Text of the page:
By the mid-1950s, Stalin’s version of that revolution had been denounced even by Nikita Khrushchev, Stalin’s successor, who gave a secret speech, later repeated in Western media, recounting his predecessor’s horrific crimes. Duberman writes of Robeson: “It would be the calculus of phony heroics to claim—as some of Robeson’s intimates do—that the Khrushchev report had no impact on him. Such an interpretation would reduce a greathearted man to a wooden warrior … He did, however, make the decision not to comment on his reactions to anyone, instead maintaining silence and outward equanimity.”

Jeff Sparrow, an Australian journalist and author of No Way But This: In Search of Paul Robeson (Scribe Publications, 2017), a book covering Robeson’s life in the context of current events, offers a specific illustration of Robeson’s struggle. During a visit to Russia in 1949, he writes, Robeson met with a friend, the Yiddish poet Itzik Feffer, who, unbeknownst to Robeson, was imprisoned as the result of a Stalinist purge. Although Feffer, who was being mistreated in prison, was made physically presentable for a meeting in Robeson’s bugged hotel room, he was able to quietly convey to Robeson his dire situation and ask that his friend appeal directly to Stalin for release. Robeson apparently did just that, but to no avail. Feffer was later shot and killed in prison.

“If Paul spoke publicly about what he’d seen in Moscow,” Sparrow continues, “if he revealed the truth about Feffer, if he admitted the existence of an anti-Semitic campaign sanctioned and fostered by the Soviet regime, he would, he thought, be emboldening domestic reactionaries, anti-communists, and racists, while discrediting the socialist vision inspiring those struggling for change.”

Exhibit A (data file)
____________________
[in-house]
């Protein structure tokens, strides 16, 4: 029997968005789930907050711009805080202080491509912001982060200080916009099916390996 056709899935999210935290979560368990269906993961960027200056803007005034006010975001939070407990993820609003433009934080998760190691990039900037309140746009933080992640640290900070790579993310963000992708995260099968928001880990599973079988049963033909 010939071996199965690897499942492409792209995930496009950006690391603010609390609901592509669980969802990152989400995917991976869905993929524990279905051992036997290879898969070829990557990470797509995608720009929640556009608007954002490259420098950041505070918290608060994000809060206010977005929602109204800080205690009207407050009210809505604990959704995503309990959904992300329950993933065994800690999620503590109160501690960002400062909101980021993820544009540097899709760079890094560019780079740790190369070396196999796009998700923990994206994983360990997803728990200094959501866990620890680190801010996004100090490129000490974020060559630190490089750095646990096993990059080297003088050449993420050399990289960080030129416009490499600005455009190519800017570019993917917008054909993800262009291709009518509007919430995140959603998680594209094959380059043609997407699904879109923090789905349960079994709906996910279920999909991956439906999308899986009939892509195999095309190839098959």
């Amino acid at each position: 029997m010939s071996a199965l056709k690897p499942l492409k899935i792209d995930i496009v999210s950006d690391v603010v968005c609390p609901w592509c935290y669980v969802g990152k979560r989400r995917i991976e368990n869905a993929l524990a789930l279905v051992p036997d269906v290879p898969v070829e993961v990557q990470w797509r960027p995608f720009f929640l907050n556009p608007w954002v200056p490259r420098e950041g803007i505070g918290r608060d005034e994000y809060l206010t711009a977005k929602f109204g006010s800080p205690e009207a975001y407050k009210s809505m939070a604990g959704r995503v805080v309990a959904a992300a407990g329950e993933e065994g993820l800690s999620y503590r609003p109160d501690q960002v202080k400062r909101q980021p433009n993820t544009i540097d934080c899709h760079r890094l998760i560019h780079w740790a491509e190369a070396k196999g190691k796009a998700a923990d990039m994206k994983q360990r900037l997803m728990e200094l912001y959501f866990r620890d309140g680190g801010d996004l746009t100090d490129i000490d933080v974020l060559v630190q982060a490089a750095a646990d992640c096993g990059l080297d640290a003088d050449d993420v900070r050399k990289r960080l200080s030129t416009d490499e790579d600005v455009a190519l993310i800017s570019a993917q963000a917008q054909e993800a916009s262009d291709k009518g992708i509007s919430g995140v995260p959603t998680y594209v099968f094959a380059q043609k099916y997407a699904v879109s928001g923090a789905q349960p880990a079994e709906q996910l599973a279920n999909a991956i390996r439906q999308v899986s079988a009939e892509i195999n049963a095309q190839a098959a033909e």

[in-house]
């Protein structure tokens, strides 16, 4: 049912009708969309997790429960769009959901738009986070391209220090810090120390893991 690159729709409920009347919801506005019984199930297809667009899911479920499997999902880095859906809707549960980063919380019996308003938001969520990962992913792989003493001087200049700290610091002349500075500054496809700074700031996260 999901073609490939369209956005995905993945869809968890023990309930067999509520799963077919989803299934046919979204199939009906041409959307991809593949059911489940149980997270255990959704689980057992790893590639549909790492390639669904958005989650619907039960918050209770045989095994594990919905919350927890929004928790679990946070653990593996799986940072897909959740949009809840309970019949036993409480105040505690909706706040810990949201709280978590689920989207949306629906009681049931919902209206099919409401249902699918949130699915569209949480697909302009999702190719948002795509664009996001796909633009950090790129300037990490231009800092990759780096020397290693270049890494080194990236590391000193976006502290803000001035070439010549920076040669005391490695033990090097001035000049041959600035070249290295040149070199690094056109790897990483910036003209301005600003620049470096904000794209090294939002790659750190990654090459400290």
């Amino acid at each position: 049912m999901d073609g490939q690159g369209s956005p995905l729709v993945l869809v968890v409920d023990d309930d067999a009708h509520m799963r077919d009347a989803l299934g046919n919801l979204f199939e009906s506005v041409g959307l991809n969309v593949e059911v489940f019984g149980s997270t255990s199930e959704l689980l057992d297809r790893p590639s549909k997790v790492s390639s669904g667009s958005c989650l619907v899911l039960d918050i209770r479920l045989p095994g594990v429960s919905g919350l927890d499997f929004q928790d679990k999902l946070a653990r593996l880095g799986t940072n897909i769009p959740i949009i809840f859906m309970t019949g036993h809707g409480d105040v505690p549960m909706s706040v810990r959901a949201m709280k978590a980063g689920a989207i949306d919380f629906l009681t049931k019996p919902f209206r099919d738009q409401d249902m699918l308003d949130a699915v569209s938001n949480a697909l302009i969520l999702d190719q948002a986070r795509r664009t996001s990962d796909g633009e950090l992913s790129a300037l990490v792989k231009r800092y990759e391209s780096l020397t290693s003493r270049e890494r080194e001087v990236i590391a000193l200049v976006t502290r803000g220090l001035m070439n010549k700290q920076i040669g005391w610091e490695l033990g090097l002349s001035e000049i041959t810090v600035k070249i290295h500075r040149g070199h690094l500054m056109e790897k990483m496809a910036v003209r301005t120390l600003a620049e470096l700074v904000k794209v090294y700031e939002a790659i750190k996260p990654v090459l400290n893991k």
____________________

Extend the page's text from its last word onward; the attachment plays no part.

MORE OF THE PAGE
Whatever his motives, Robeson’s fidelity to Stalin and the Soviet Union effectively put an end to his career. He stopped performing after 1960 and declined requests for interviews. Essie, on whom he’d been so dependent, died of breast cancer in 1965, and Robeson moved in with his sister, Marian, in Philadelphia. He was in poor health, physically and mentally.

Ironically, his time as a recluse coincided with great social changes in the United States, including the civil rights movement that he had helped pioneer.  It also saw the rise, and political activism, of African-American artists like Sidney Poitier and Harry Belafonte, who credited Robeson with paving the way for their careers. In the 1970s, magazine articles in Sports Illustrated and Ebony helped to somewhat restore his reputation by spotlighting his considerable achievements. And Rutgers, as well as other educational institutions across the United States, began a tradition of naming facilities and programs after him.

Robeson died on January 23, 1976, at the age of 77. His funeral, which took place in Harlem, was attended by thousands of friends, colleagues, and admirers. Since then, his legacy has been reexamined and put into historical context.

“He’s an exceptional figure because he’s proof of this idea of trying to use one’s talents and genius to create a space for others and to create a freedom trail for others,” Tillet says. “He’s also proof that that isn’t enough, because the structural forces that were working against him continued to shape and limit how far he could go. He’s a compelling American figure, but as an activist? Extraordinary.” •